It%26rsquo;s a little hard to take a game about surviving the undead apocalypse seriously when it slavishly follows seatbelt laws. No, sorry Mr. Fifth Survivor, we can%26rsquo;t give you a lift to safety %26ndash; this taxi only legally has room for four people. What do you mean you could squeeze in? Don%26rsquo;t be ridiculous. And for goodness%26rsquo; sake stop crying.
Zombie Driver is a very silly game, though not as silly as it would%26rsquo;ve been if it was indeed about a zombie who could drive. Instead, it%26rsquo;s Crazy Taxi at the end of the world %26ndash; collect and rescue folks before a timer runs down, killing hundreds of shambling deadheads by splatting and shooting. The top-down perspective and its matchstick-sized walking corpses give ample room to observe just how absolute the zombie apocalypse is, and for a budget-priced game it%26rsquo;s fattened with detail and destruction.
It%26rsquo;s at its best when your vehicle is heavily upgraded, able to slam through one enormous horde while mowing down the next one with a rocket launcher or railgun. Every kill earns cash, so as well as the sick thrill of the massive red blood pool your violent passage leaves behind, you%26rsquo;ll be excited about the new toys you can buy. Frustratingly, though, it%26rsquo;s incredibly stingy about ammo, so you don%26rsquo;t ever get to truly revel in the icky destruction for more than a couple of seconds. This might make it more of a survival game, but c%26rsquo;mon: you%26rsquo;re in a city full of zombies. You want to kill them all.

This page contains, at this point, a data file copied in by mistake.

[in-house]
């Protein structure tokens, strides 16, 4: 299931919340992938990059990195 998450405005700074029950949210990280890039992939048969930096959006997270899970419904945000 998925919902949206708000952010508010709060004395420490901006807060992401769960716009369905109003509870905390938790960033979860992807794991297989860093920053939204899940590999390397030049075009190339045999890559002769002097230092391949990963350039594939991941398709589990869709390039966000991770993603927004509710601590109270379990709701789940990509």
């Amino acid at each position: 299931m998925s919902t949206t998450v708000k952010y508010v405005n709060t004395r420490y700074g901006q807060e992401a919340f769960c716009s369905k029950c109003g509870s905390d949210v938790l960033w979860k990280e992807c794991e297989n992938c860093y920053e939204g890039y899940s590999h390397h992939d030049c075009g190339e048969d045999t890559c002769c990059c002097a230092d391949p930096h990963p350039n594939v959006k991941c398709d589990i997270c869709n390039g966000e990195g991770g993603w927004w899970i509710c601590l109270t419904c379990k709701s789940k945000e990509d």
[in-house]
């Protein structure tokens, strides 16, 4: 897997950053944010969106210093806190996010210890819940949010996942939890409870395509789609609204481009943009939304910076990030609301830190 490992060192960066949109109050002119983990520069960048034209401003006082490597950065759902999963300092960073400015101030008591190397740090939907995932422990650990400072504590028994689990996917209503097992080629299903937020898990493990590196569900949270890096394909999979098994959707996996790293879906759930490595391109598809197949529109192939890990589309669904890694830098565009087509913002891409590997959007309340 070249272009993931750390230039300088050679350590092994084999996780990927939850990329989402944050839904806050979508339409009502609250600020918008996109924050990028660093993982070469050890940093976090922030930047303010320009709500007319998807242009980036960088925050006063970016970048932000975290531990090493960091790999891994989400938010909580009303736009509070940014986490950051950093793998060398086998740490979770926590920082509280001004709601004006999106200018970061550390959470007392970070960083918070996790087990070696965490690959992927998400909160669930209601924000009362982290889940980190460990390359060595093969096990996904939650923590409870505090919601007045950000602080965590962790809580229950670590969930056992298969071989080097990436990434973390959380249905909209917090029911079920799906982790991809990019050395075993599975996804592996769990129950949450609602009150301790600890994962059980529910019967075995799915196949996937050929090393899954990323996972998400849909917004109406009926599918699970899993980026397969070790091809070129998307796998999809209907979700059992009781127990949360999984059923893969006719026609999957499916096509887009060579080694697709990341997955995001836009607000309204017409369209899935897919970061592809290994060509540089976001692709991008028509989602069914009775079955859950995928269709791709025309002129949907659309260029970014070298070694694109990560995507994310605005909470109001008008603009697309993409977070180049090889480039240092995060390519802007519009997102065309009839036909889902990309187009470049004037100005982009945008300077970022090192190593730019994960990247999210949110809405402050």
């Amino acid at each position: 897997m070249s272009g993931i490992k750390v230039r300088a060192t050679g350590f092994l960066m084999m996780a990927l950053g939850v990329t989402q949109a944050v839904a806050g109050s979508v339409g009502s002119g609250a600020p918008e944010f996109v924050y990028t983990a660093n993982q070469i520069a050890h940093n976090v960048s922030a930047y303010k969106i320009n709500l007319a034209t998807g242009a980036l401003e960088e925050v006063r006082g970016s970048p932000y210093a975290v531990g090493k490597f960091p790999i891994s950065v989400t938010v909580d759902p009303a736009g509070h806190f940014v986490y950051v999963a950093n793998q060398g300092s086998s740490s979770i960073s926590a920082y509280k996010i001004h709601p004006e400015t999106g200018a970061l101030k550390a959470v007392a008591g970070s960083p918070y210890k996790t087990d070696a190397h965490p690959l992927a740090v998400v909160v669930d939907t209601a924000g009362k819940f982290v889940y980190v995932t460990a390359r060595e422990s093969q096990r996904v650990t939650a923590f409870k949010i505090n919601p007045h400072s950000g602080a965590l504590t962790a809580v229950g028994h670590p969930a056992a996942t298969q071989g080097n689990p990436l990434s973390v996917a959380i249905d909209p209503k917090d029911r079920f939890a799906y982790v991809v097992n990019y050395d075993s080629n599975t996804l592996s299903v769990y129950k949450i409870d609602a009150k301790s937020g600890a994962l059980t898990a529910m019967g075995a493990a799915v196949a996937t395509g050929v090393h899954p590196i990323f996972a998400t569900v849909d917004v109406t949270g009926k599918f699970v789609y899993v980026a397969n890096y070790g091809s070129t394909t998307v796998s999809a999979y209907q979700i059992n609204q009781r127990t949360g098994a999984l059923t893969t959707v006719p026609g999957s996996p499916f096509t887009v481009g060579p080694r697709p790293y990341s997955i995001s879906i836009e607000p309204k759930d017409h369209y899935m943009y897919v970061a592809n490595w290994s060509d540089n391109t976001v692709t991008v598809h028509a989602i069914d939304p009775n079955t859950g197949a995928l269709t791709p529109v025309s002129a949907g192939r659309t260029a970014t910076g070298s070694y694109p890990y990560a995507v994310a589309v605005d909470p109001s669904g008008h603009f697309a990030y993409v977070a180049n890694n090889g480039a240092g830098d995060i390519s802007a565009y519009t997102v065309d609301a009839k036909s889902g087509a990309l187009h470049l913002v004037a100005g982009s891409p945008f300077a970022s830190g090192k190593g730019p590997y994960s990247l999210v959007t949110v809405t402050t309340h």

It%26rsquo;s short and simple, which is just as well. Tedium creeps in during the last couple of hours, and reaching your far-flung goals becomes a chore: more Zombie Commuter than Zombie Driver.
Jan 13, 2010